Andrew Bird at Gil’s Café
Milwaukee, March 11, 2005
There is music that is the stuff of dreams and then there is music that is the stuff of dreams sung by dreamy people. I had never heard the name Andrew Bird until about a month ago even though he’s been playing in one form or another for at least ten years. I picked up The Mysterious Production Of Eggs completely on a whim and ended up adoring it beyond all human comprehension, and then it seemed everywhere I turned—music nerds the world over couldn’t shut up about him.
Gil’s Café in Milwaukee was a near-perfect setting for his “secret” (the only advertising we ever found was through Pollstar and Bird’s website), sold-out show on March 11. Gil’s later added a second show on March 12, which also quickly sold out. Gil’s itself is all wooden floors and lighting in hushed red tones—perfect for a wandering singer-songwriter with a virtuoso talent for the violin. Yet I couldn’t shake the creepy dinner-theater vibe—there was a woman in a fur coat sitting several feet away who ordered some sort of appetizer in the middle of the set and there were extremely attentive black-clad waitresses skulking around taking drink orders—something that would have been great if we were, in fact, there for dinner but DUDE LADY MOVE YOUR GODDAMN HEAD I AM TRYING TO SEE.
I had some preconceived notions going into the show about the ratio of men to women present. While the crowd was pretty evenly mixed, Bird’s effect on women was laughably apparent—one girl in the front row tremulously handed him flowers as he was setting up his equipment. By the end of the set, though, we realized the reason we had fallen under his spell had less to do with the physical package and everything to do with his stage presence. After an enthusiastic introduction from the titular Gil and a false start, where we were told shyly to “enjoy ourselves” while he fixed some last-minute glitches in his equipment, we were instantly transformed into the most rapt of audiences.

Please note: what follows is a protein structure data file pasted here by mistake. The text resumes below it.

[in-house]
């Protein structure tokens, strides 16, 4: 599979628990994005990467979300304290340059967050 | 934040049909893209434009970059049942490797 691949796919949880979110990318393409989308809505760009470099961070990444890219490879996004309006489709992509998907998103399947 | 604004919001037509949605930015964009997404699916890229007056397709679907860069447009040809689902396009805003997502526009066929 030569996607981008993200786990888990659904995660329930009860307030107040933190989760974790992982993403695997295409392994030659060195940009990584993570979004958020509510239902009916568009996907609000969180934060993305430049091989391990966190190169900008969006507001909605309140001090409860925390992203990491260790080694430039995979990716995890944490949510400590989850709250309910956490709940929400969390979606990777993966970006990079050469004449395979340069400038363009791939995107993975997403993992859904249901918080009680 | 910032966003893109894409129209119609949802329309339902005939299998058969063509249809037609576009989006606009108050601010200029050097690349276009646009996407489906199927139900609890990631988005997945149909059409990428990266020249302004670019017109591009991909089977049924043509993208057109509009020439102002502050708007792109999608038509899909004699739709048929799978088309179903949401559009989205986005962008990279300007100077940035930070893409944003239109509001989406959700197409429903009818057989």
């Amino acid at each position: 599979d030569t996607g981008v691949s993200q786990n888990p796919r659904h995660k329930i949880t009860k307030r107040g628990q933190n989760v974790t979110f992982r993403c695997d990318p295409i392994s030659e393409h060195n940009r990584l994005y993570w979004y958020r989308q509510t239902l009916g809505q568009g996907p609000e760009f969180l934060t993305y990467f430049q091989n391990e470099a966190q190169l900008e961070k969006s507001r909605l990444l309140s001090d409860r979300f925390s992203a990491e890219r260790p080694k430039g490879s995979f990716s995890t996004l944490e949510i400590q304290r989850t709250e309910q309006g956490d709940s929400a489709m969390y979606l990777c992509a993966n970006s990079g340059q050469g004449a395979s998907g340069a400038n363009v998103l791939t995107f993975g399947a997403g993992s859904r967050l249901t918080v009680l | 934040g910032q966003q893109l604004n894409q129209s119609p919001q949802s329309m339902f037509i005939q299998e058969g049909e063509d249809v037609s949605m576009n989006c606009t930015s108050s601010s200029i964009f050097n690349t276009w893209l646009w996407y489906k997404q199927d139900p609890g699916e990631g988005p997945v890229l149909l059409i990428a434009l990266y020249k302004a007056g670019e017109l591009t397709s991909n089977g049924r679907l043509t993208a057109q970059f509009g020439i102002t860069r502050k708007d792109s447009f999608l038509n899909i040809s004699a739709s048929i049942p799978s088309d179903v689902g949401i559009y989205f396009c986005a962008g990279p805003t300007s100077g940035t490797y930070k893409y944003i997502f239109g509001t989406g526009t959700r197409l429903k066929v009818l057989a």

Andrew Bird plays the violin like he is fighting with it for control over his own body. He whistles like someone from a sci-fi movie, plays guitar ferociously with his violin strapped to his back, and sings like his life absolutely depends on it and needs to convince you that yours does, too. He tends to point emphatically at the air while he’s singing like the weird kid in your debate class who knew everything there was to know about Chomsky. There are trace elements of Rufus Wainwright and Jeff Buckley in his voice, range and stage presence, but not to the point where he can be easily dismissed as “the new Buckley/Wainwright/Dylan/Insert Singer-Songwriter Here.”
The set, which lasted nearly two hours, included mostly songs from Mysterious Production. Bird opined at the beginning of “A Nervous Tic Motion Of The Head To The Left” (mp3) that “everyone should get a nervous tic. It helps you handle things.” Other highlights included a gorgeous rendition of “Fake Palindromes” (which he explained was both about writing fake palindromes to keep himself awake while on a long drive and the actual practice of trepanation), and “Lull” off Weather Systems. He received a standing ovation at the end of the night, which fit perfectly with the overall feeling that he’s something of an anachronism, that they just don’t make people like this anymore. The stage was so tiny that there was nowhere for him to actually move while he was waiting to come back for the encore, so he hid rather befuddledly and charmingly behind a speaker. After he came back out he addressed the audience: “That was awkward.” He then threw himself into the remaining three songs—an unnamed gospel song, the aforementioned “Lull,” and an aching, spare “The Happy Birthday Song.”
A few songs off of Mysterious Production concern themselves in an abstract, metaphorical sense with what the person he is singing to is chemically composed of. Andrew Bird is not entirely of this world, not quite. Yet he is firmly entrenched in its conventions and trials, and his music both contains and transcends earth.
Photo by Mark Waldoch and Nicole Lipscomb.